South Thames College hand knitting student, Hyacinth Malcolm is soon to be the focus of a short documentary film, which is being made as part of Chocolate Films social documentary project, 1000 Londoners.
The five-year digital project which aims to create a digital portrait of a city has already featured former Mayor of London, Ken Livingstone, and X Factor winner turned stage actress, Alexandra Burke.
‘What’s so special about Hyacinth?’, you may ask.
Well, if you met her, you would be instantly taken with her vivacious personality and quick-witted humour. You would also notice that she loves knitting, along with many of the experienced knitters in the hand knitting class at South Thames College. But Hyacinth isn’t an experienced knitter, she took up the challenge of learning to hand knit only last year.
Okay, so she’s a quick learner, so what?
Indeed, she is a quick thinker and very intelligent, but where she stands out from the rest is that she is severely visually impaired – almost totally blind. 60-year-old Hyacinth has learned to knit virtually by feel alone, taking her instruction from her tutor’s spoken words.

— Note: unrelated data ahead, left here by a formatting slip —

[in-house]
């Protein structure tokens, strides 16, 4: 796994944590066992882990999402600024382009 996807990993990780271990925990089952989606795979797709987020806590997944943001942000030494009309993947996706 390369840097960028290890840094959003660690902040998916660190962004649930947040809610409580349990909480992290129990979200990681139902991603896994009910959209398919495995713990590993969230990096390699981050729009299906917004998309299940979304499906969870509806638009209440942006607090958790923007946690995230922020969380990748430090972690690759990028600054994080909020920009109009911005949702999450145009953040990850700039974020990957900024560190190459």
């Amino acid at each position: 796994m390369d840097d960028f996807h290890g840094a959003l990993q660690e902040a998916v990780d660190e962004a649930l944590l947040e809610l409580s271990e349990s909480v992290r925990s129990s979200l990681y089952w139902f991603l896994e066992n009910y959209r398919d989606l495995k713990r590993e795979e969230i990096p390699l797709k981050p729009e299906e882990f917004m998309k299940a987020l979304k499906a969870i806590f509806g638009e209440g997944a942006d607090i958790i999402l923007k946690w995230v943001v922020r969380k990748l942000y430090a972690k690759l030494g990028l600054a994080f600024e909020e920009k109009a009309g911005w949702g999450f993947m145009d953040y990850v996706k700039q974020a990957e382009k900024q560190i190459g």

Ruth Herring, Hyacinth’s hand knitting tutor approached Chocolate Films about the possibility of featuring one of her visually impaired students in the project. She said: “I picked up on the project from a news item and was really taken with the sensitivity of the film making – it’s not reality TV, it’s an important socio-documentary. Each short film is about a Londoner and the whole project is designed to be a snapshot of diversity in our wonderful city.”
Ruth emailed a short piece about working with visually impaired learners and one of the filmmakers immediately picked up on the theme. “It was the fact that Hyacinth and others with special requirements are being taught as part of a mainstream educational course, not as part of therapy”, recalls Ruth. “Despite her disability, Hyacinth is a determined woman. Her journey to my class involves a bus, a train and the Tube to Tooting Broadway. Unlike many commuters, she rarely moans about delays and just gets on with life with her wonderful permanently fixed smile. She is great fun to teach and a real inspiration to others on the course.”
“If there were a down side to teaching Hyacinth? It would be that she laughs when she drops a stitch. She knows that normally I have to step in to help her if it ladders down too far!”
To find out more about courses at South Thames College visit www.south-thames.ac.uk or call 020 8918 7777